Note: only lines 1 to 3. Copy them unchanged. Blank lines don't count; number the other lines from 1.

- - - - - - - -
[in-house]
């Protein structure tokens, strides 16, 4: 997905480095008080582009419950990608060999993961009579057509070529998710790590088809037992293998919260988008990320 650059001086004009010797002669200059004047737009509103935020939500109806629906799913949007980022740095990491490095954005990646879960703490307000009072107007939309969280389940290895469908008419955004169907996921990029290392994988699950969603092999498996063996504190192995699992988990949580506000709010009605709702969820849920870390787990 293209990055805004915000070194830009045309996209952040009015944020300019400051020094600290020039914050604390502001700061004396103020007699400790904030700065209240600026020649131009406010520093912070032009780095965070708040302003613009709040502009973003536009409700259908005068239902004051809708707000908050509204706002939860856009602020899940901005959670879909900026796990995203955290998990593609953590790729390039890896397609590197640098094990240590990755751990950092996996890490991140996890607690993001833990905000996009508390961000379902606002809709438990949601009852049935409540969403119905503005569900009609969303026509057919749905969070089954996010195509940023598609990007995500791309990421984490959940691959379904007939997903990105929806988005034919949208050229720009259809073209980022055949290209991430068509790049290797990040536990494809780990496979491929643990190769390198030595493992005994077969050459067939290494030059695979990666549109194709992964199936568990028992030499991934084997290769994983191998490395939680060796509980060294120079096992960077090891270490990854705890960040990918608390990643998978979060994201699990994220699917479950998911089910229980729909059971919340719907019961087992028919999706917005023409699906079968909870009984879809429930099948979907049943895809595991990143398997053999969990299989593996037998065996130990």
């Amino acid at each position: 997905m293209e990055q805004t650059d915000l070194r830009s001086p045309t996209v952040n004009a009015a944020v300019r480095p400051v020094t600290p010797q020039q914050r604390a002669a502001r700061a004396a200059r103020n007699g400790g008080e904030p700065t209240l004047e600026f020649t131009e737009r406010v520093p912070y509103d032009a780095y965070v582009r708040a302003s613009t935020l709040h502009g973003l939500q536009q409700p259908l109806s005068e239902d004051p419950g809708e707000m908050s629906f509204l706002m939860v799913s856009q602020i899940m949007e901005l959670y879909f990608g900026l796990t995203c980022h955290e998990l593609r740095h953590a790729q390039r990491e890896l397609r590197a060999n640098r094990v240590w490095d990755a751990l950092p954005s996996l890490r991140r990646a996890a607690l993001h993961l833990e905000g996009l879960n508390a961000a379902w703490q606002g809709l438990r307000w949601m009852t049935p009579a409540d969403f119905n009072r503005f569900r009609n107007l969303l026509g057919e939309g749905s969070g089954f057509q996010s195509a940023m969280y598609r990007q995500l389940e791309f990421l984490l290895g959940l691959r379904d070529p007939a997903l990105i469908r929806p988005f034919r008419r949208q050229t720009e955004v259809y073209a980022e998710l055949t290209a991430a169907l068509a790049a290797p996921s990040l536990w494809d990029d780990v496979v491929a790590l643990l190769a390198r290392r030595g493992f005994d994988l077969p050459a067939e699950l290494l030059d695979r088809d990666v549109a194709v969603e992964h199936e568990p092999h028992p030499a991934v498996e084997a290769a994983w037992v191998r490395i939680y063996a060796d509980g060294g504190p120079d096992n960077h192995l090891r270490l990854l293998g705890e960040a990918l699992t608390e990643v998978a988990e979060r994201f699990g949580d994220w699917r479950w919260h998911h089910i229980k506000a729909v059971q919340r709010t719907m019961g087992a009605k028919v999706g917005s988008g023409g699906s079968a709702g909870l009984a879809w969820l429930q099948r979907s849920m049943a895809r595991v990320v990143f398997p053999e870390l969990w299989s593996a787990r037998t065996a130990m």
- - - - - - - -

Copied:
[in-house]
């Protein structure tokens, strides 16, 4: 997905480095008080582009419950990608060999993961009579057509070529998710790590088809037992293998919260988008990320 650059001086004009010797002669200059004047737009509103935020939500109806629906799913949007980022740095990491490095954005990646879960703490307000009072107007939309969280389940290895469908008419955004169907996921990029290392994988699950969603092999498996063996504190192995699992988990949580506000709010009605709702969820849920870390787990 293209990055805004915000070194830009045309996209952040009015944020300019400051020094600290020039914050604390502001700061004396103020007699400790904030700065209240600026020649131009406010520093912070032009780095965070708040302003613009709040502009973003536009409700259908005068239902004051809708707000908050509204706002939860856009602020899940901005959670879909900026796990995203955290998990593609953590790729390039890896397609590197640098094990240590990755751990950092996996890490991140996890607690993001833990905000996009508390961000379902606002809709438990949601009852049935409540969403119905503005569900009609969303026509057919749905969070089954996010195509940023598609990007995500791309990421984490959940691959379904007939997903990105929806988005034919949208050229720009259809073209980022055949290209991430068509790049290797990040536990494809780990496979491929643990190769390198030595493992005994077969050459067939290494030059695979990666549109194709992964199936568990028992030499991934084997290769994983191998490395939680060796509980060294120079096992960077090891270490990854705890960040990918608390990643998978979060994201699990994220699917479950998911089910229980729909059971919340719907019961087992028919999706917005023409699906079968909870009984879809429930099948979907049943895809595991990143398997053999969990299989593996037998065996130990």
């Amino acid at each position: 997905m293209e990055q805004t650059d915000l070194r830009s001086p045309t996209v952040n004009a009015a944020v300019r480095p400051v020094t600290p010797q020039q914050r604390a002669a502001r700061a004396a200059r103020n007699g400790g008080e904030p700065t209240l004047e600026f020649t131009e737009r406010v520093p912070y509103d032009a780095y965070v582009r708040a302003s613009t935020l709040h502009g973003l939500q536009q409700p259908l109806s005068e239902d004051p419950g809708e707000m908050s629906f509204l706002m939860v799913s856009q602020i899940m949007e901005l959670y879909f990608g900026l796990t995203c980022h955290e998990l593609r740095h953590a790729q390039r990491e890896l397609r590197a060999n640098r094990v240590w490095d990755a751990l950092p954005s996996l890490r991140r990646a996890a607690l993001h993961l833990e905000g996009l879960n508390a961000a379902w703490q606002g809709l438990r307000w949601m009852t049935p009579a409540d969403f119905n009072r503005f569900r009609n107007l969303l026509g057919e939309g749905s969070g089954f057509q996010s195509a940023m969280y598609r990007q995500l389940e791309f990421l984490l290895g959940l691959r379904d070529p007939a997903l990105i469908r929806p988005f034919r008419r949208q050229t720009e955004v259809y073209a980022e998710l055949t290209a991430a169907l068509a790049a290797p996921s990040l536990w494809d990029d780990v496979v491929a790590l643990l190769a390198r290392r030595g493992f005994d994988l077969p050459a067939e699950l290494l030059d695979r088809d990666v549109a194709v969603e992964h199936e568990p092999h028992p030499a991934v498996e084997a290769a994983w037992v191998r490395i939680y063996a060796d509980g060294g504190p120079d096992n960077h192995l090891r270490l990854l293998g705890e960040a990918l699992t608390e990643v998978a988990e979060r994201f699990g949580d994220w699917r479950w919260h998911h089910i229980k506000a729909v059971q919340r709010t719907m019961g087992a009605k028919v999706g917005s988008g023409g699906s079968a709702g909870l009984a879809w969820l429930q099948r979907s849920m049943a895809r595991v990320v990143f398997p053999e870390l969990w299989s593996a787990r037998t065996a130990m």